St. Paul’s Cathedral

The City of London’s Cathedral:


Over the past 1400 years the seat of the Bishop of London has witnessed some of the greatest events in English history. The present building has overlooked the historic City of London for 300 years and is forever associated with it’s famous designer, Sir Christopher Wren.

Four previous cathedrals have existed on this same site, on the top of Ludgate Hill, since the original was founded in 604 by Anglo-Saxon King Ethelbert. Mellitus, a Christian missionary, became the first Bishop of London at this time. It’s replacement was burnt to the ground by the scourge of 10th century London, Vikings. The constant medieval peril of fire also claimed the next St. Paul’s in 1087.

Old St. Paul's Cathedral

Old St. Paul’s Cathedral

Old St. Paul’s :  

A marvel of medieval Europe, Old St. Paul’s, as it came to be known, was started during the reign of William the Conqueror. According to Elizabethan antiquarian John Stowe the building was constructed using techniques imported from William’s Normandy homeland, never seen before in this country. It’s construction spanned over 150 years, including the setback of yet another fire in 1137. Incredibly it was larger and higher than the building that stands today. The spire, which rose to around 500ft was struck by lightning in 1561 and was never replaced. The burning spire had badly damaged the roof, which mirrored the general state of disrepair the dilapidated cathedral was in by this period. The Cathedral for many years was disrespected, being used less as a place of worship and more as a meeting place for scheming villains and for local prostitutes to ply their trade. Street vendors found it a handy refuge from poor weather to continue trading, whilst locals strolled through, using it as a public thoroughfare.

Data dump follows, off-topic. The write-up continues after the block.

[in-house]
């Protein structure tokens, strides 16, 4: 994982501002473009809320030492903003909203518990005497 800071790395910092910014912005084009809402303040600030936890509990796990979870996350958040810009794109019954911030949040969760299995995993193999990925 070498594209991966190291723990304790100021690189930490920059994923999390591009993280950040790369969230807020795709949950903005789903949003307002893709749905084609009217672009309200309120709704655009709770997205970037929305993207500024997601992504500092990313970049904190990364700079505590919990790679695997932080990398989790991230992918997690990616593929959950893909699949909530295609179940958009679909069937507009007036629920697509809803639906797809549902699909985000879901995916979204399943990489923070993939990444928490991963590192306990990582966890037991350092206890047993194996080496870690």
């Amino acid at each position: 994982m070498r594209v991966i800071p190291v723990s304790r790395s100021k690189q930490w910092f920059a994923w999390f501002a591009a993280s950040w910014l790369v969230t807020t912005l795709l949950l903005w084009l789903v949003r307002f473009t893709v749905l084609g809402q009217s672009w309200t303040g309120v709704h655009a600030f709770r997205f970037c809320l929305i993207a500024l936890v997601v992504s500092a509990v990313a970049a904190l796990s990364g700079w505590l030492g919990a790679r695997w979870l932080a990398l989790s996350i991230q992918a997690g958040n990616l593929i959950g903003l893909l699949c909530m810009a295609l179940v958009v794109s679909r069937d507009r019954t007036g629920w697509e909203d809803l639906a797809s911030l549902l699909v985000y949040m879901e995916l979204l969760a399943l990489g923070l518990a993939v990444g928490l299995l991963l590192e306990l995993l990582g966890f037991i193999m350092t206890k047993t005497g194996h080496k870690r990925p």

King Charles raised £ 100,000 towards renovation and during the 1630’s renowned architect Inigo Jones subsequently carried out extensive work.

Unfortunately, Old St. Paul’s fortunes took another turn for the worst during the English civil war (1642-51) when the Cathedral became a stable for the horses of parliamentary troops and was once again neglected basic maintenance. However, after the restoration of monarchy in 1660 Charles II granted a Royal commission to consider the options. Would they restore or rebuild? Any doubts surrounding the future of the old Cathedral were about to go up in smoke, quite literally. In September 1666 the Great Fire of London reduced the ancient building to ashes. Wren’s moment had come.

Wren’s Cathedral :